Original scholarship is an often over-looked part of many annual conferences. It tends to get lost iin the chaotic shuffle between presentations, continuing education, time in the exhibit halls, and, of course, the need for social interaction with colleagues. It often seems that the heroes who work so hard on contributed papers end up having ther praises unsung. Luckily, the Special Libraries Association is belting out a tune of praise for its scholars from this year’s annual conference.
From the press release:
How do journalists verify the information they get through social media, and what role can information professionals play in this process? Can embedding a library hackfest into a first-year computer science course be an effective method of providing information literacy instruction and advocating for open access? What difference do professional associations supporting the library and information profession make to the members of the profession, to the employers of those members, and to the profession itself?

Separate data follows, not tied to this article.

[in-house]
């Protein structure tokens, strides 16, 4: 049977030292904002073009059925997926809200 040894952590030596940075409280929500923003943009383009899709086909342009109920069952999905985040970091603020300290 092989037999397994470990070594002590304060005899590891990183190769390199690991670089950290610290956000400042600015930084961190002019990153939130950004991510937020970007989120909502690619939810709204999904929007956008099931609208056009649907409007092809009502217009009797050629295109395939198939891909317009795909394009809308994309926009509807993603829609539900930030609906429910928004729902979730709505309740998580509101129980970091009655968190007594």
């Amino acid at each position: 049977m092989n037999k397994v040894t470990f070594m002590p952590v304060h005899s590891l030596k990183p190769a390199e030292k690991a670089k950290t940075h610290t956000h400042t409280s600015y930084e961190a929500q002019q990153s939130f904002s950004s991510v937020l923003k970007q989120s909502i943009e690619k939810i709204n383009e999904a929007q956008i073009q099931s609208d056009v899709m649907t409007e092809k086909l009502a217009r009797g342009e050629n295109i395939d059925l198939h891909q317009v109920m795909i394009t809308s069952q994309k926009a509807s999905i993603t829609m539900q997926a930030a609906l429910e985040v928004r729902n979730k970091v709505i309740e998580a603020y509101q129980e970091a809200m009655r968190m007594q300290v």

These and other interesting questions were addressed by SLA members who presented “contributed papers” at the SLA 2014 Annual Conference & INFO-EXPO. A total of 12 such papers were presented, four on each day of the conference. The contributed papers emerged from a process that began in October 2013, when a call for abstracts was posted on the SLA blog and on discussion lists. Roughly two dozen abstracts were submitted; from among these, 12 were selected to be developed into full papers.
Now that the conference is over, you can read this year’s SLA Contributed Papers online for free. Kudos to all who worked hard on these submissions and especially to Sarah Shuja of York University in Toronto, whose entry, Organizing and Embedding a Library Hackfest into a First-Year Course, was named best contributed paper at the conference.